Today we had or first full day on our River Boat – the Viking Prestige. We were in Budapest today, and I have to say that if you have not been here recently (in the last 5 years) you will not believe how much it has changed. The city no longer looks like a refugee from the cold war era – it has come alive with a brilliant night scene, sidewalk cafes, and great views of palaces, parliament buildings, new hotels, restored cathedrals and new shopping areas featuring the best designer brands in the world.
Many former Soviet cities have had a hard time coming into the new Millennium, but Budapest is not one of them. We visited the “Pest” side of the city this morning, seeing the new public parks and shopping districts, and then we went across the Danube to the Buda section with its commanding hilltop views of the Danube from the beautiful parks and monuments over there.
We were summed to go on tour at 8:00 am this morning, and of course I have told you how exhausted we are. We made our bus and had a very nice tour, but it required an hour drive to get to the boat which had navigated up the river while we in the city. This is a strategy to get our cruise moving along so we can be in Vienna on day 2 (Monday) – skipping Bratislava, the Slovakian town that I saw back in 1997 on my first Viking River Danube cruise. I was rather looking forward to seeing it. But my guess it that it has not come along in the way that Budapest has – that it is still dreary and stark, like so many former Soviet bloc cities, and so they do not go there anymore. It didn’t make “the ratings.”
It was a big day in Budapest. At the airport we saw a limo driver holding up a big sign looking for the “Cowboy Junkies” – (a very hipster rock band from the 80s whose singer, Edie Brickell, married Paul y.Simon). I never saw the band, but I believe I past the bandstand where they were scheduled to play.
After our morning tour and drive up the river the re-catch our boat we had an excellent lunch onboard followed by several onboard activities. We had a tour of the wheelhouse where we learned all about becoming a Danube river boat pilot. The maitre d’ gave a talk on Vienna Coffee houses the the famous apfel strudel. Of course, he also talked about Sacher Torts, the famous Viennese desserts we plan to try once we arrive.
Tomorrow is a big day, with a walking tour in the morning, and two optional l tours. In the afternoon we will go the Schonbrunn Palace where the Hapsburgs stayed during their reign. And at night we will be attending a concert of classical music and opera by Mozart. The perfect Viennese lifestyle.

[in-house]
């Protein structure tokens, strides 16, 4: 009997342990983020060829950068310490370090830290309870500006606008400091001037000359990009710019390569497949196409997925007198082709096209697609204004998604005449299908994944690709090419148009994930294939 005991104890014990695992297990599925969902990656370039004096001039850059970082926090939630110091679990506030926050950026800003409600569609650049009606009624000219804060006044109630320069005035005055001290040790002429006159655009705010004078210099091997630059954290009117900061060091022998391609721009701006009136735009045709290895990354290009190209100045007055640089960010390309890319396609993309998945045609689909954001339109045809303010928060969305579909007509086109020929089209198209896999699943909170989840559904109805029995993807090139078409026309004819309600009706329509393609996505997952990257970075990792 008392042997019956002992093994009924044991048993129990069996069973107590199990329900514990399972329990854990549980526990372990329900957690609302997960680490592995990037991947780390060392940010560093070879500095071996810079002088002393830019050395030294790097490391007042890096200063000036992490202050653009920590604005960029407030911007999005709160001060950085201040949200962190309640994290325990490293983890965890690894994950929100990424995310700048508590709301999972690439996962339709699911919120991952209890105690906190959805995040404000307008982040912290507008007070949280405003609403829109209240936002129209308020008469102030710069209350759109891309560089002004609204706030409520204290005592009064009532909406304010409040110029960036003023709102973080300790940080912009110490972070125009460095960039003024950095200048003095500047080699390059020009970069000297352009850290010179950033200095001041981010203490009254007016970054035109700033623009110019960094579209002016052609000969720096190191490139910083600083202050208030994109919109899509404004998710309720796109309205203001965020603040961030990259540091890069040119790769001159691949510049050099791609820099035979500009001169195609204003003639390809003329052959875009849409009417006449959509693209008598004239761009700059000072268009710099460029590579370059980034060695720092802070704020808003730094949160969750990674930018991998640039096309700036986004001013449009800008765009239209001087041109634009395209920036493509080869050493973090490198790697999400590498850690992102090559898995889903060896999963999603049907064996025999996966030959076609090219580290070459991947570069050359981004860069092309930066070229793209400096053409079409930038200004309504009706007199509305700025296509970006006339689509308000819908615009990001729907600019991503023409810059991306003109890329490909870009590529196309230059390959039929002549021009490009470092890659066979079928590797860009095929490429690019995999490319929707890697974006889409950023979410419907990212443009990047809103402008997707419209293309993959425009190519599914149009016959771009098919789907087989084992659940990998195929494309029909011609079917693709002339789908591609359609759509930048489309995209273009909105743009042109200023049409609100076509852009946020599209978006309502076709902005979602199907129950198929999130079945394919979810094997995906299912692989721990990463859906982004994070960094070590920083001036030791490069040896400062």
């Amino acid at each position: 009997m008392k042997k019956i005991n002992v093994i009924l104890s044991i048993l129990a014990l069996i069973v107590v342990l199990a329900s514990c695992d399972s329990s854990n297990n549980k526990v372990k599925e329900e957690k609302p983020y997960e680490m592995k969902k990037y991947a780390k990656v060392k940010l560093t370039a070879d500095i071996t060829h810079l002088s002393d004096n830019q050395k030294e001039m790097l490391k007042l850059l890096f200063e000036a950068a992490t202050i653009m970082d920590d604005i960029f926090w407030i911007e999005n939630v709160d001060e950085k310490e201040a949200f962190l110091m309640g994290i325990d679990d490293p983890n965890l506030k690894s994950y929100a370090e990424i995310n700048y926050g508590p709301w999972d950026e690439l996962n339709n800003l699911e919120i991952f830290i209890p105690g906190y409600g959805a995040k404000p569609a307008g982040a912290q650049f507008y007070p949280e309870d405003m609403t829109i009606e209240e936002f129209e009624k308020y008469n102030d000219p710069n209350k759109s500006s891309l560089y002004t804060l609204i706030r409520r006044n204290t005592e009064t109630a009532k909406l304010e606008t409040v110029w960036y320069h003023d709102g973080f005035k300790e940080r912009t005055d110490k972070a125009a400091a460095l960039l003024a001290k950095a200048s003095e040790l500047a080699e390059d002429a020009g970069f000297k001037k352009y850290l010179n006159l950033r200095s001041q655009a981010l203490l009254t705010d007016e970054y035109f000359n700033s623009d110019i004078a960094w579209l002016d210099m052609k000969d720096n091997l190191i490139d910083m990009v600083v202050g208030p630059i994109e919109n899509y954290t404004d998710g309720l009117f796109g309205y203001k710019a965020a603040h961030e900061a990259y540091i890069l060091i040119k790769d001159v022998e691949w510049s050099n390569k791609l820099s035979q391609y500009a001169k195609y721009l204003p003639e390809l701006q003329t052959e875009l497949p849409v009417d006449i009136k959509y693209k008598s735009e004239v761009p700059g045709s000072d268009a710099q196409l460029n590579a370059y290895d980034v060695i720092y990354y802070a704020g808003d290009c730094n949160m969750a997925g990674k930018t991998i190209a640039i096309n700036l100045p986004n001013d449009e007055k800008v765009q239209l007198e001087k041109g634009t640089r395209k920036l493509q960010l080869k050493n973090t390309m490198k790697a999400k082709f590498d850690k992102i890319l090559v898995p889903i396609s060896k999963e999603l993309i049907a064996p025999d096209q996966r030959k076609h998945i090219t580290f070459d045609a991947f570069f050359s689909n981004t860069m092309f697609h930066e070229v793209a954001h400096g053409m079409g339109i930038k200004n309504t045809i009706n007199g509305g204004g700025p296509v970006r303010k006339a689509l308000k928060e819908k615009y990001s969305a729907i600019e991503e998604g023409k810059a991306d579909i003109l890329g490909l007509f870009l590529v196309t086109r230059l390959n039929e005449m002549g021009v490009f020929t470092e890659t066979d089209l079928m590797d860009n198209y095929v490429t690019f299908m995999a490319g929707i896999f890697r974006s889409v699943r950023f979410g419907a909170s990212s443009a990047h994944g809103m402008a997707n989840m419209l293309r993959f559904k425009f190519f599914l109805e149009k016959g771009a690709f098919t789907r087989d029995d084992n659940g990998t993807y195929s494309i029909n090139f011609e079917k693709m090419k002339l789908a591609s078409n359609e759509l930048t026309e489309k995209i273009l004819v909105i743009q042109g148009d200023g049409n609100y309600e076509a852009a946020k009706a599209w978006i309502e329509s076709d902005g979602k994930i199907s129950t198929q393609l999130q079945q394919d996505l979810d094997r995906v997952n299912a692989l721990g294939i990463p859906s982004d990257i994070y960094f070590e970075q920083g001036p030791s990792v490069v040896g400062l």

You know, it is important to remember that these two cities go together – are sister cities, as they were the co-capitals of the Austro-Hungarian empire. This Empire, which lasted from the 1600s up until World War 1 was essentially the capital of Europe. It extended into Germany, Poland, Switzerland, Italy and many of the former Soviet countries. I know in America we are not taught much of these important European details from earlier times, but to Europeans it was all very significant history. To see Budapest and Vienna is like seeing the New York City and Washington DC on the 19th century.
I want to say that the food has been very delectable. The choices are somewhat limited – still a simple choice of “meat or fish” every night (I had Turbot tonight). But The ship has done an exemplary job of accommodating my wife’s very strict non-wheat/dairy/gluten diet. Tonight she had a lovely combination of morel mushrooms, tiny corn, minced carrots, celery and onion with a mashed broccoli on the side. Delicious for her. Her dessert was a bit ice cream dish full of fresh, sweet fruit like pears, bananas, apples, and berries. She said “I don’t feel like a I’m just a problem to this staff, they really seem to care about pleasing me.” Every morning the Maître D’ squeezes her fresh fruit juice personally.
The rooms are VERY comfortable. The company (90% Americans) is very good mix of amiable Americans. A lot of people sat out on the top deck today to play dominoes, Scrabble, cards and other games, and to take on the beautiful views of local people sunning on the Danube beaches. There are palaces contrasting with flatblock buildings (as we sail past Slovakia) ten story highs that were built by the Russians during the communist era.
Right now we are enterting on of about 25 locks we must traverse even on this short trip. All in all this is a very interesting and gratifying cruise. Yes, we started pretty cranky, but we are really into the spirit of it all now. Tomorrow (Monday) is a big day. I must go and get some sleep.